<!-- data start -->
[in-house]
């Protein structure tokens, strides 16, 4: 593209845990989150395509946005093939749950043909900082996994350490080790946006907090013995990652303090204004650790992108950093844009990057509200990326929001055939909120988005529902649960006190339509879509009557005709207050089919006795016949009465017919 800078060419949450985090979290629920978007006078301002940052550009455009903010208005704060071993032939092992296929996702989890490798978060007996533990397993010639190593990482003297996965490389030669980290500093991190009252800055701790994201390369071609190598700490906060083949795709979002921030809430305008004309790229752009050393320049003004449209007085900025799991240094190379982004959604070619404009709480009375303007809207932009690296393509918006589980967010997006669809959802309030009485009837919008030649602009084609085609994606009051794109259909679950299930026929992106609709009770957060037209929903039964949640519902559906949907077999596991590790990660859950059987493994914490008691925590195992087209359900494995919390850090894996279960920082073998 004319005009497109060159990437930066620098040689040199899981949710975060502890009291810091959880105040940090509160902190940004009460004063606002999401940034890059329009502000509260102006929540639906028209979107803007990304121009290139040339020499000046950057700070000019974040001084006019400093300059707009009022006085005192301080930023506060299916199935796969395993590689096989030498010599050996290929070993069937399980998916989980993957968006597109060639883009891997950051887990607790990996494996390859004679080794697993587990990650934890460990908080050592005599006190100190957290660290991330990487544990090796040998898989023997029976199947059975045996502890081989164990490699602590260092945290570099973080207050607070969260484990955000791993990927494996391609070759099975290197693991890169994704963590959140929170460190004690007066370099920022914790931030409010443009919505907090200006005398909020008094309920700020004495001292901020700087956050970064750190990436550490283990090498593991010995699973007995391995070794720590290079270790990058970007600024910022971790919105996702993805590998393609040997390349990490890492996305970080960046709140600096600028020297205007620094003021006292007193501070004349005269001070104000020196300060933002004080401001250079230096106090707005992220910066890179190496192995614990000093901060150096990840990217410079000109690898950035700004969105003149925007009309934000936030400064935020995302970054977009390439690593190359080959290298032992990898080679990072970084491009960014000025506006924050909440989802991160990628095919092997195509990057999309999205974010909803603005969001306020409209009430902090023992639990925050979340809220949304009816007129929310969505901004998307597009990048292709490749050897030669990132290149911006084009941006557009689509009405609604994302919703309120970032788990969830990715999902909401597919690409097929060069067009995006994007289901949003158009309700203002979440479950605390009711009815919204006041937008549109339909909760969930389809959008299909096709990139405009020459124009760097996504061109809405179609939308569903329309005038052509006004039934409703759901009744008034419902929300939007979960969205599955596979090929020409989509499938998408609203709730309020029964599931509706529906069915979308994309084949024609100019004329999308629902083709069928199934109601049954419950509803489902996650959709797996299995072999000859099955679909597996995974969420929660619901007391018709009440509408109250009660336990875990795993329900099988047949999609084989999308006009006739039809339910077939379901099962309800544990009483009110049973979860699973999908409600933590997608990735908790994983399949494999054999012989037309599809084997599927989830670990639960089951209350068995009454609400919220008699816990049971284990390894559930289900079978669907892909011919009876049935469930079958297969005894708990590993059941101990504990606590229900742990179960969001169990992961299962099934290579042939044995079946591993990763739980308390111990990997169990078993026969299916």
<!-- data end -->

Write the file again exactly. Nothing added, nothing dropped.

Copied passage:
[in-house]
């Protein structure tokens, strides 16, 4: 593209845990989150395509946005093939749950043909900082996994350490080790946006907090013995990652303090204004650790992108950093844009990057509200990326929001055939909120988005529902649960006190339509879509009557005709207050089919006795016949009465017919 800078060419949450985090979290629920978007006078301002940052550009455009903010208005704060071993032939092992296929996702989890490798978060007996533990397993010639190593990482003297996965490389030669980290500093991190009252800055701790994201390369071609190598700490906060083949795709979002921030809430305008004309790229752009050393320049003004449209007085900025799991240094190379982004959604070619404009709480009375303007809207932009690296393509918006589980967010997006669809959802309030009485009837919008030649602009084609085609994606009051794109259909679950299930026929992106609709009770957060037209929903039964949640519902559906949907077999596991590790990660859950059987493994914490008691925590195992087209359900494995919390850090894996279960920082073998 004319005009497109060159990437930066620098040689040199899981949710975060502890009291810091959880105040940090509160902190940004009460004063606002999401940034890059329009502000509260102006929540639906028209979107803007990304121009290139040339020499000046950057700070000019974040001084006019400093300059707009009022006085005192301080930023506060299916199935796969395993590689096989030498010599050996290929070993069937399980998916989980993957968006597109060639883009891997950051887990607790990996494996390859004679080794697993587990990650934890460990908080050592005599006190100190957290660290991330990487544990090796040998898989023997029976199947059975045996502890081989164990490699602590260092945290570099973080207050607070969260484990955000791993990927494996391609070759099975290197693991890169994704963590959140929170460190004690007066370099920022914790931030409010443009919505907090200006005398909020008094309920700020004495001292901020700087956050970064750190990436550490283990090498593991010995699973007995391995070794720590290079270790990058970007600024910022971790919105996702993805590998393609040997390349990490890492996305970080960046709140600096600028020297205007620094003021006292007193501070004349005269001070104000020196300060933002004080401001250079230096106090707005992220910066890179190496192995614990000093901060150096990840990217410079000109690898950035700004969105003149925007009309934000936030400064935020995302970054977009390439690593190359080959290298032992990898080679990072970084491009960014000025506006924050909440989802991160990628095919092997195509990057999309999205974010909803603005969001306020409209009430902090023992639990925050979340809220949304009816007129929310969505901004998307597009990048292709490749050897030669990132290149911006084009941006557009689509009405609604994302919703309120970032788990969830990715999902909401597919690409097929060069067009995006994007289901949003158009309700203002979440479950605390009711009815919204006041937008549109339909909760969930389809959008299909096709990139405009020459124009760097996504061109809405179609939308569903329309005038052509006004039934409703759901009744008034419902929300939007979960969205599955596979090929020409989509499938998408609203709730309020029964599931509706529906069915979308994309084949024609100019004329999308629902083709069928199934109601049954419950509803489902996650959709797996299995072999000859099955679909597996995974969420929660619901007391018709009440509408109250009660336990875990795993329900099988047949999609084989999308006009006739039809339910077939379901099962309800544990009483009110049973979860699973999908409600933590997608990735908790994983399949494999054999012989037309599809084997599927989830670990639960089951209350068995009454609400919220008699816990049971284990390894559930289900079978669907892909011919009876049935469930079958297969005894708990590993059941101990504990606590229900742990179960969001169990992961299962099934290579042939044995079946591993990763739980308390111990990997169990078993026969299916």